Irony Alert: Charlottesville Candlelight Vigil Features Song From Racist Son of a Klansman

Posted by on Aug 17, 2017 at 7:09 am

Since we’re now embarking on the great national cleansing of our history, shouldn’t we question why a song authored by a notorious racist Communist and son of a Klansman was featured at a candlelight vigil to protest racism?

Hundreds of people gathered in Charlottesville, Virginia for a peaceful candlelight vigil and march just four days after racist violence erupted in the quiet college town.

Demonstrators at the event on Wednesday evening were heard singing ‘The Battle Hymn of the Republic’, ‘This Land Is Your Land’, and other songs during the emotional vigil paying tribute to Heather Heyer.

The 32-year-old paralegal died on Saturday after she was struck by a car driven by accused white supremacist James Fields while she was protesting a white-nationalist rally. Fields, a 20-year-old Ohio man, has been charged with her murder.

Photographs and videos from the scene on Wednesday night show hundreds of people standing side-by-side while holding candles in a show of unity.

Wait, did they say This Land Is Your Land? Well, we’ve got a problem with that so obviously this song should be banned.

Woody Guthrie is one of the most universally celebrated musical figures of the 20th century, and there’s been a gale of veneration accompanying the 100th anniversary of his birth tomorrow. This includes a weekend of tributes and events in his former ‘hood Echo Park, and the renaming of a public square downtown in his honor. Our feature this week, meanwhile, tells the story of his time in Los Angeles, pre-fame, through analysis of four unearthed singles that were recorded here.

But much of Guthrie’s story has been overlooked in our nation’s attempt to lionize him as a working-class crusader and political icon over the years. For starters, few know that his father was a Klansman. Pops was also an upper-middle class Okehma, Okla., politician and land speculator. Guthrie, then, learned to sing and play guitar by imitating blues records from the comfort of his bedroom, not around a migrant labor camp fire. Throw in a nasty racist streak (outlined below), and one can make the case that his public and political presentation was fake, a theatrical facade.

His reputation as a selfless crusader, outspoken Everyman and indefatigable defender of the little guy is an easily punctured myth; one only need to examine his innumerable biographies, which we reference with footnotes below.

For starters, Guthrie originally said he took up the harmonica after hearing a local African-American street performer named George, who kindly mentored him. That was a lie. Years later, he recanted, admitting he learned from a neighborhood peer, and that the bluesman never existed.*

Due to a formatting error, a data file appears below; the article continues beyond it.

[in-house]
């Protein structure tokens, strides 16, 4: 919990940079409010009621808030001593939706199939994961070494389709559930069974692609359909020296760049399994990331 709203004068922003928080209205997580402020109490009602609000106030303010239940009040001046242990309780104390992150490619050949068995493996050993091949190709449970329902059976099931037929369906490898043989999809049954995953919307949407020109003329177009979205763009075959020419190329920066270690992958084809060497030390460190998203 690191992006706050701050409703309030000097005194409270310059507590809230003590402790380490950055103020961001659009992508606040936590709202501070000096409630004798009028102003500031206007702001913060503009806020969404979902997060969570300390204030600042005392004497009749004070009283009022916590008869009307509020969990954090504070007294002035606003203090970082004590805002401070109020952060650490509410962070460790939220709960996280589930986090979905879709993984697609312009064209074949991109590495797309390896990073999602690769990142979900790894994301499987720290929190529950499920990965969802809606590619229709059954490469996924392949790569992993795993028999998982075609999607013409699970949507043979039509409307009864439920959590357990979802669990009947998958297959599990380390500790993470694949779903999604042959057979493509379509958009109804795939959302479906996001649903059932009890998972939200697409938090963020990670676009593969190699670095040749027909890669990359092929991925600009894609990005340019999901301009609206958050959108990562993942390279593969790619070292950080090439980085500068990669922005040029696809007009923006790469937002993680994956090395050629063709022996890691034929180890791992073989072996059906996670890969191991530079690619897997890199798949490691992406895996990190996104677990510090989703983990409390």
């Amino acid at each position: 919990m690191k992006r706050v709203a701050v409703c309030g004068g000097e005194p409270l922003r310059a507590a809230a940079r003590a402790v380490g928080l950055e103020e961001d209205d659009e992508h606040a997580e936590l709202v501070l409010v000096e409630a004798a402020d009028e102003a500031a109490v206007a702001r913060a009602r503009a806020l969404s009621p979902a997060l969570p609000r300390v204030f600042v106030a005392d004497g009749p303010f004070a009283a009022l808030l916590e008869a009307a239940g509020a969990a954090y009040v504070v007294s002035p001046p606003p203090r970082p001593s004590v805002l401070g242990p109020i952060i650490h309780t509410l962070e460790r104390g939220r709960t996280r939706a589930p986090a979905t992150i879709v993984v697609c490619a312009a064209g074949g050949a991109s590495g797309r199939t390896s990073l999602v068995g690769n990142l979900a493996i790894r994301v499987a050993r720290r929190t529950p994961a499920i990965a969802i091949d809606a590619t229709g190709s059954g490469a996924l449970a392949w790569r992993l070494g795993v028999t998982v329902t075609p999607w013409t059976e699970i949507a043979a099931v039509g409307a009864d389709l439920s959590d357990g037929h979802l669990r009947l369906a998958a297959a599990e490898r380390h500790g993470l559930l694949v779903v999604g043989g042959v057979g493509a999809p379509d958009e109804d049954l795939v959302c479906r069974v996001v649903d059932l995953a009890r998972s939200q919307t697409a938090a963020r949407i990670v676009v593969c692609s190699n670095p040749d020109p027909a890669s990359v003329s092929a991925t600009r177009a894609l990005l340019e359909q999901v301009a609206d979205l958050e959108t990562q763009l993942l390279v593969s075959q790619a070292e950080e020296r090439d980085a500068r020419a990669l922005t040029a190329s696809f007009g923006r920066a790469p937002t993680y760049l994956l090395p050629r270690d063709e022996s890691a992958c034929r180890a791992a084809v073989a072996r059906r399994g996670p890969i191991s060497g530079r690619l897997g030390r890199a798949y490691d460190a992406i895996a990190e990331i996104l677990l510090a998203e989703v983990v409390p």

Then there was the fact that Guthrie claimed joining the Communist party was the best thing he’d ever done, but, according to the FBI, he never actually became a card-carrying member.**

His famous “This Machine Kills Fascists” slogan on his guitar? Turns out that was a morale-boosting WWII government slogan printed on stickers that were handed out to defense plant workers — capitalist propaganda, if you will.

Yes, it gets worse:

But the most damning buried Guthrie biographical fact? That he was, just like his old man, a racist.

Having blacked up as a teenager in Okemah to perform a half-baked minstrel show, Guthrie while living in Echo Park took time out from championing oppressed white Okies to doodle his innumerable cartoons of what he described as “jungle blacks,” a group he also referred to as “niggers,” “darkies,” “chocolate drops” and, yes, “monkeys.”*

Read on if you’d like, but we think the case if obvious that this song must be banned, and oh, while we’re at it, we’ve got a statue here that quite clearly must come down by sunset today.  Heck, all vestiges of Guthrie should be banned from here on, so you may want to get a screenshot of his words for posterity.

Meanwhile, can someone remove this statue please before people are literally shaking?



The best part of all this? The people singing his song have absolutely no clue of Guthrie’s history. Some in the media might, but most are too lazy (or stupid) to get the irony here.

Meanwhile, in one of their daily hitpieces on President Trump, the Washington Post uses this to paint Trump in a bad light while overlooking Guthrie’s own racist past.

For decades, the Trump real estate empire had been well known in Brooklyn and Queens as developments mainly for whites. In 1952, one of Trump’s tenants, the legendary folk singer Woody Guthrie, pushed back against the all-white nature of his 1,800-unit apartment complex by writing a song, “Old Man Trump,” that begins, “I suppose that Old Man Trump knows just how much racial hate he stirred up in that bloodpot of human hearts when he drawed that color line here at his Beach Haven family project.”

We know, shocking that the Washington Post would be either duplicitous or merely clueless.

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4 Responses to “Irony Alert: Charlottesville Candlelight Vigil Features Song From Racist Son of a Klansman”

  1. gastorgrab on 18/18/17 at 1:52 am

    A hundred years from now, some snot-nosed college kids will be apply the morality of the day to the actions of current Progressives, and conclude that they were all racists. And then the future Progressives will explain how those past Progressives weren’t really Progressives at all, and were in fact “evil Republicans”.

    If we really want to put an end to racist institutions in this country we should start with the Democratic party.

  2. ALpheus on 25/25/17 at 3:36 pm

    Ever since I learned that “This Land Was Your Land” was written as Communist propaganda, my skin would crawl whenever I hear it. I could never like that song again!

    It doesn’t surprise me one whit that it was written by a racist son of a Klansman.